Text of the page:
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[ID: 368] Microclimate measurements (temperature + soil moisture)

PI: Caroline Greiser

The project aims at studying forest microclimate with special focus on soil moisture as a driver for forest understory cooling. We established a network of temperature and soil moisture loggers in each of three SITES regions: Asa, Grimsö and Svartberget. Each network consists of ca. 40 plots, on each plot there is a temperature-soil moisture logger on the ground (TMS4, tomst.com) and a temperature logger at ca. 1.7 m at the nearest tree (Thermologger, tomst.com). Both loggers measure temperature in a 15 min interval. In Asa, we used a subset of the permanent vegetation plots. In Svartberget/Krycklan, we used a subset of Johannes Larson/Mattias Peichl plots, from which we have detailed information on soil and vegetation/forest. We did additional hemispheric canopy cover photos at each logger plot and also did some basic inventory of forest basal area (with a relaskop). We have installed the loggers in May-July 2022 and plan to download their data at least once a year during the snow-free season.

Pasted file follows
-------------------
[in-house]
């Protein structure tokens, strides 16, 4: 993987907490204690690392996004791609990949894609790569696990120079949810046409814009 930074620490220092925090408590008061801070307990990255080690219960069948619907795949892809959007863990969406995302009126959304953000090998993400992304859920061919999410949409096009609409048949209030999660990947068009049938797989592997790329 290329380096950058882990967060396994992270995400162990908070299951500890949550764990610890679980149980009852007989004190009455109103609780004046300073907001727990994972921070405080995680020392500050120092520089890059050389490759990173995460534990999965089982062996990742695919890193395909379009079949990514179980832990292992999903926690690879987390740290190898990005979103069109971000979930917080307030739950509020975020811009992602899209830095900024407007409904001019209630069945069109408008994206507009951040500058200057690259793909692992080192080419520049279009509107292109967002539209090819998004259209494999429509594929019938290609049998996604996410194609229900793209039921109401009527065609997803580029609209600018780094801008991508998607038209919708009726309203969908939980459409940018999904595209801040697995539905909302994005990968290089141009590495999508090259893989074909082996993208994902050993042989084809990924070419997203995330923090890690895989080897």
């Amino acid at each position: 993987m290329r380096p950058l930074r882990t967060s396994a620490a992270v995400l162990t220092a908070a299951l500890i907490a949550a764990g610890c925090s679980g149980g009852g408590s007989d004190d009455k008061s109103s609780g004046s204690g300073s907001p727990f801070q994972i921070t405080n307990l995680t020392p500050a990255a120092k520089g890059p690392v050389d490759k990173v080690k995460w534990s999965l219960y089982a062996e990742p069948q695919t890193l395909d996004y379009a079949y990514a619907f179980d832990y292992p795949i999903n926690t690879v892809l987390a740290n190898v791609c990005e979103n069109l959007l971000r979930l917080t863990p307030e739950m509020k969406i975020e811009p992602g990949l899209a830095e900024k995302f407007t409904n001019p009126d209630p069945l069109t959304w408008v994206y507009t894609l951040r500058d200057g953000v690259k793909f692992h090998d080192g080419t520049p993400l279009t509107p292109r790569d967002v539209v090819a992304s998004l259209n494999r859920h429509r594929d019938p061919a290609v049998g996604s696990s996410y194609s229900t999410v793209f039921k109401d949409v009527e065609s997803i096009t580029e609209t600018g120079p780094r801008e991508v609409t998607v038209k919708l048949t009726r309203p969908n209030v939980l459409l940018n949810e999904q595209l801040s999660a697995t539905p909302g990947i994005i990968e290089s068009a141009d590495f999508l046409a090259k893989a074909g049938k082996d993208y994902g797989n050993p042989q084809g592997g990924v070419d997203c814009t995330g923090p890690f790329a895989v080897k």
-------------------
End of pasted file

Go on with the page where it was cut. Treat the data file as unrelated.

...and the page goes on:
soil watersoil moistureforest bufferingmicroclimateevapotranspiration

[ID: 321] Pollinator activity

PI: Per-Ola Hedwall

Interactions between macroclimate and forest tree canopies drive many of the ecosystem processes which dictate the development of understorey species distributions, and the related ecosystem services. However, despite their importance, current knowledge is insufficient to allow managers to accurately project the combined implications of tree species composition and climate for understorey communities, and the potential for refugia and dispersal barriers, as well as phenology mismatches, to develop under future climates. To fill these knowledge gaps we will use a trans-European network of climate observation sites set in forest understories to establish cameras and traps for surveillance of plants and pollinators, DNA analyses to study plant-pollinator interactions, and translocate plants adapted to colder climates. These sites enable us to exchange space for time by replicating along a macroclimatic gradient from Belgium to northern Sweden, varying over 10 °C in mean annual temperature. This climate gradient, in combination with varying forest density and tree species composition, will enable us to decipher the interactions and processes operating among microclimate, vegetation, and plant as well as pollinator phenology. By teasing out these drivers, processes, and their implications for understorey ecosystem services, our project will fill a knowledge gap vital to understanding two of the prime determinants of global change; a changing climate and changing land-use.

pollinator activitymicroclimateforest structure